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Varied Screens Through Simple Offensive Line Rules

Mar 15, 2020 | Offense, Screen Game, Screen Drills

By Matthew T. LemMon
Head Football Coach
Tamalpais High School (CA)
Twitter: @tamhighfootball

 

 

The idea behind all our screen concepts is that the Offensive Line will run their screen tracks the same way on each screen type, except our middle screen.  The idea behind this is to limit the amount of teaching to our offensive line and limit the input they must process before running their tracks.  The concept tries to create a funnel with lead blockers to attack a potentially weak piece of the defense to give the receiver a clean lane to the endzone.

Diagram 1

 

The simplest way to break down the process of our screen is by each position on the Offensive Line and how they process who they are to block and at what angle is most effective.  We will go through each position and then include how we teach and coach our middle screen concept.  We teach three tracks for the Offensive Lines, they are Sidewalk, Alley and Kill.  These three tracks will be explained throughout the article. 

Diagram 1B

 

Play side Offensive Tackles:

We teach our offensive tackles are coached to take two and a half kick steps (this can alter depending on the speed of the Offensive Tackles on your team, quicker guys may need to take three or more kick steps, while slower guys may need only to take one kick step – timing is everything) and throw their hands violently in an attempt to convince the defense they are indeed pass blocking. 

After these kick steps, they should look to attack what we call the “alley” – this is the area between the farthest defender and the hash.  Before the snap of the ball, the Offensive Tackle should identify the first defender in this area between the depths of 5 and 15 yards, so that we may know exactly who our aiming point is and how they might move to the play.  Usually, this individual is either the Overhang defender or the Safety to the side of the screen. 

Diagram 2

 

If we are dealing with a defender that is in-between the depths of 5 yards and 8 yards, our goal is to attack the upfield shoulder.  So, if we are running a screen to the right and the overhang is located at 7 yards depth, then we would attack his right shoulder looking almost to kick him out and ride him to the sideline. 

If we are dealing with a defender at a depth greater than 8 yards, our goal is to simply attack the middle of the defender, usually a safety, and force him to choose a direction and wall him off in that direction.  If he bananas greatly in one direction, simply basketball shuffle to help create the funnel.  

 

Play Side Offensive Guard:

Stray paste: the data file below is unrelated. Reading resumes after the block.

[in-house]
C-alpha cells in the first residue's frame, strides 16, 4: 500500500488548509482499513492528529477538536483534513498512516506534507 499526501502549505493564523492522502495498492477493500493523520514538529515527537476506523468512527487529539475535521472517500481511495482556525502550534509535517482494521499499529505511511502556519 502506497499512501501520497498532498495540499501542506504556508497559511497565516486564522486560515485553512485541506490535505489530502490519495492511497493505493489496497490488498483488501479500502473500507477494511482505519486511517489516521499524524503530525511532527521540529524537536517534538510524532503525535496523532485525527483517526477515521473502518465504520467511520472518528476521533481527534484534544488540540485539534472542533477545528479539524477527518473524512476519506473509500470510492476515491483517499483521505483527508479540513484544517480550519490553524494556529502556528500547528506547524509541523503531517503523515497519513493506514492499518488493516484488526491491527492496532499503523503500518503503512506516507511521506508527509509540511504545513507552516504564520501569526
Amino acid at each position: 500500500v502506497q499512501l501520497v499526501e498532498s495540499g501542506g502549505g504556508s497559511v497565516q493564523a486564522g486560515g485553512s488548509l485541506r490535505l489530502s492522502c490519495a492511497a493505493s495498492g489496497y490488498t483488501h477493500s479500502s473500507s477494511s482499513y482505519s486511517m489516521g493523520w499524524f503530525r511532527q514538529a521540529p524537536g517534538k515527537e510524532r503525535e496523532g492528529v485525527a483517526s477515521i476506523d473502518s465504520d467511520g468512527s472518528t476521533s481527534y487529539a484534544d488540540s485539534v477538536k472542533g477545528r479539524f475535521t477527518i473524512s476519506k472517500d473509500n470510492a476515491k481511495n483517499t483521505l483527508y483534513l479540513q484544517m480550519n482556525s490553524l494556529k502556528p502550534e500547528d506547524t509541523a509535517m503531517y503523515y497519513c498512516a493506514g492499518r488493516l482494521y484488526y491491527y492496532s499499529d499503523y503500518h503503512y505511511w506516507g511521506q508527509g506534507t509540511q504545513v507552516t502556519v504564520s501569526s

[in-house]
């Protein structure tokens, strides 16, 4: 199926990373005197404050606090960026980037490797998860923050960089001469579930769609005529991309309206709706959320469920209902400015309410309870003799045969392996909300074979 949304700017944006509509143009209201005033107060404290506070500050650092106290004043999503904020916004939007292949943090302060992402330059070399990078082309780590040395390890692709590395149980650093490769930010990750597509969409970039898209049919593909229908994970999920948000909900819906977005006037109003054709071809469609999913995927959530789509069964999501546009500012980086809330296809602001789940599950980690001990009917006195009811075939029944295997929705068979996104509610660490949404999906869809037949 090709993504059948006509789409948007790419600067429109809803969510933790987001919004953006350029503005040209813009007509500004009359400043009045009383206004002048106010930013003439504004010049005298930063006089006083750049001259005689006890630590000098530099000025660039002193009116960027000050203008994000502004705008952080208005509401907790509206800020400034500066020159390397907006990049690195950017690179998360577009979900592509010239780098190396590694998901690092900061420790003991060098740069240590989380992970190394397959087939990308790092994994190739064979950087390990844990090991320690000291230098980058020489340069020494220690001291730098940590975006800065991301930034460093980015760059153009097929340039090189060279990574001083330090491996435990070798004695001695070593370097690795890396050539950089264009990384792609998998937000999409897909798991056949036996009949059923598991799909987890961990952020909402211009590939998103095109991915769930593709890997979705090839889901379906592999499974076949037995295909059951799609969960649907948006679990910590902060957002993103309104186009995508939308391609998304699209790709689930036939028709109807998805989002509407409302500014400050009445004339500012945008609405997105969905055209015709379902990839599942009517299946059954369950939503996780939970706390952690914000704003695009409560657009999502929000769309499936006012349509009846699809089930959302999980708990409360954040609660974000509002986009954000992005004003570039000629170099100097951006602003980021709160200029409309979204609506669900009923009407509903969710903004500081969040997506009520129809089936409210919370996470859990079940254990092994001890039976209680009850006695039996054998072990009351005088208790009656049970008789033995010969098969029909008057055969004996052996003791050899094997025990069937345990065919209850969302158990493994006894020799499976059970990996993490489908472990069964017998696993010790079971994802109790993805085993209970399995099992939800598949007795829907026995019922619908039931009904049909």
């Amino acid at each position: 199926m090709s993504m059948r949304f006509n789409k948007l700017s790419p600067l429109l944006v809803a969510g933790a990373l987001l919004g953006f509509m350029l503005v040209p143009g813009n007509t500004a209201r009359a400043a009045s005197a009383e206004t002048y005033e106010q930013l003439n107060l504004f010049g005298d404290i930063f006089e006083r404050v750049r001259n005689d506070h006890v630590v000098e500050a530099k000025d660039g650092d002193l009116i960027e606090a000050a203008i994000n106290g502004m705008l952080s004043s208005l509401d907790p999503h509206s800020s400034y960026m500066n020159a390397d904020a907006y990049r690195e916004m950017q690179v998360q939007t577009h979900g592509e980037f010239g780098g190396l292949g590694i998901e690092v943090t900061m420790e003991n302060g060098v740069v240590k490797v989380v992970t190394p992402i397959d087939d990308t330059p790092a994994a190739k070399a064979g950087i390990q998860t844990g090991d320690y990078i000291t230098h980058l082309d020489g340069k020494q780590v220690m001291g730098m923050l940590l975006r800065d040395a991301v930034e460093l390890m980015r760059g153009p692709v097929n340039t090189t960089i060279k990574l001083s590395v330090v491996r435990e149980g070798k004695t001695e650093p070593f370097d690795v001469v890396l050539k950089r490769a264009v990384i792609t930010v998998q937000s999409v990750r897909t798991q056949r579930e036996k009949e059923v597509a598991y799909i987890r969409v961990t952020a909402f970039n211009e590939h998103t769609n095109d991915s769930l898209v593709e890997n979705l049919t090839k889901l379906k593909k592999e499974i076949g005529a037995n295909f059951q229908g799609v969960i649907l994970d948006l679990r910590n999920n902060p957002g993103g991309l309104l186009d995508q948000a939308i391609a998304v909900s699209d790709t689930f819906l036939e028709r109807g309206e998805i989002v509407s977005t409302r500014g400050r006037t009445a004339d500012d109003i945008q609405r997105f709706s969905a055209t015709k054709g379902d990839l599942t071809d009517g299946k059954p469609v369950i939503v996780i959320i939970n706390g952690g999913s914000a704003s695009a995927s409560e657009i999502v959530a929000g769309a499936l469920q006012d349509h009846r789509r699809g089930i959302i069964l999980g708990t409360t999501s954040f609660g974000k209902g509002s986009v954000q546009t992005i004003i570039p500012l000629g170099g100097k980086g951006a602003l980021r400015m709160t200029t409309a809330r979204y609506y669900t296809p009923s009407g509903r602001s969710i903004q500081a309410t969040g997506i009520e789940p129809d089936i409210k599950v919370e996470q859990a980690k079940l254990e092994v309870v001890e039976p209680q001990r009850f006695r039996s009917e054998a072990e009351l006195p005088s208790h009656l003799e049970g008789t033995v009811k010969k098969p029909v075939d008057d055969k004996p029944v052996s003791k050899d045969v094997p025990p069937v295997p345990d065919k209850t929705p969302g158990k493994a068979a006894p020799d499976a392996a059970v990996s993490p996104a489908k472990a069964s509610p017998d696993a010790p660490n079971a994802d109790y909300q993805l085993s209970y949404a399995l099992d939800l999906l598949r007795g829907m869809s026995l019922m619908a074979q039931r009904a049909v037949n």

The offensive guards will take one and a half kick steps and pump his arms as if he is pass blocking.  He needs to sell the pass block as most of the Linebackers in our league are reading the guards for their keys. 

After their kick steps, they should look to what we call the sidewalk, which is the farthest defender away from the offensive line and closest to the sideline.  Offensive Guards should identify three things before the snap: how many defensive players are within 5 yards of width to the outside receiver, how deep these defenders are, and if there is one or less defender, who is the next most immediate threat to the play.  We have to recognize how they might move on the play when the movement begins to happen.  This defender will likely be the safety to that side, the overhang defender, or the corner depending on what formation we are using.

Diagram 3

 

If we are dealing with a defender that is in-between the depths of 5 yards and 8 yards, our goal is to attack the upfield shoulder. So, if we are running a screen to the right and the overhang is located at 7 yards depth, then we would attack his right shoulder looking almost to kick him out and ride him to the sideline. 

If we are dealing with a defender at a depth greater than 8 yards, our goal is to simply attack the middle of the defender, usually a safety, and force him to choose a direction and wall him off in that direction.  If he bananas greatly in one direction, simply basketball shuffle to help create the funnel.  

 

Center:

The offensive center will take one and a half kick steps and pump his arms as if he is pass blocking.  He needs to sell the pass block.

Diagram 4

 

After these kick steps, they should look to attack what we call the “alley” – this is the area between the farthest defender and the hash.  Before the snap of the ball, the Offensive Center should identify the first defender in this area between the depths of 5 and 15 yards, so that we may know exactly who our aiming point is and how they might move to the play.  Usually, this individual is either the Overhang defender or the Safety to the side of the screen. 

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